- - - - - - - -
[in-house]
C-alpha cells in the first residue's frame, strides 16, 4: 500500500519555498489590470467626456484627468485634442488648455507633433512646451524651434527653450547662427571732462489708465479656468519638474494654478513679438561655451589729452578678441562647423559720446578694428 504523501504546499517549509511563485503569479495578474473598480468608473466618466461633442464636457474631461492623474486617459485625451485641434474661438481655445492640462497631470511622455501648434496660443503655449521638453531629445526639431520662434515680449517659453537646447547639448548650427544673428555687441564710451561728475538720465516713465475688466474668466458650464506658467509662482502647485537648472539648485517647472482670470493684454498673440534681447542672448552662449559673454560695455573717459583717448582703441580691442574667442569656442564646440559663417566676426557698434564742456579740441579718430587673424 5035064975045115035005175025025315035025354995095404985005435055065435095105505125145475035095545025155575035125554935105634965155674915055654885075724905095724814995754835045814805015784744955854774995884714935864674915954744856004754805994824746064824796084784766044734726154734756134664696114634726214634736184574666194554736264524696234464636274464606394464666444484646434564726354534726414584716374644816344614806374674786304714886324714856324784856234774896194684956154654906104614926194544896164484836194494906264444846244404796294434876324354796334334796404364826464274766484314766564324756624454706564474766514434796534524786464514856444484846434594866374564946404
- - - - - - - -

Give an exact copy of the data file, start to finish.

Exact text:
[in-house]
C-alpha cells in the first residue's frame, strides 16, 4: 500500500519555498489590470467626456484627468485634442488648455507633433512646451524651434527653450547662427571732462489708465479656468519638474494654478513679438561655451589729452578678441562647423559720446578694428 504523501504546499517549509511563485503569479495578474473598480468608473466618466461633442464636457474631461492623474486617459485625451485641434474661438481655445492640462497631470511622455501648434496660443503655449521638453531629445526639431520662434515680449517659453537646447547639448548650427544673428555687441564710451561728475538720465516713465475688466474668466458650464506658467509662482502647485537648472539648485517647472482670470493684454498673440534681447542672448552662449559673454560695455573717459583717448582703441580691442574667442569656442564646440559663417566676426557698434564742456579740441579718430587673424 5035064975045115035005175025025315035025354995095404985005435055065435095105505125145475035095545025155575035125554935105634965155674915055654885075724905095724814995754835045814805015784744955854774995884714935864674915954744856004754805994824746064824796084784766044734726154734756134664696114634726214634736184574666194554736264524696234464636274464606394464666444484646434564726354534726414584716374644816344614806374674786304714886324714856324784856234774896194684956154654906104614926194544896164484836194494906264444846244404796294434876324354796334334796404364826464274766484314766564324756624454706564474766514434796534524786464514856444484846434594866374564946404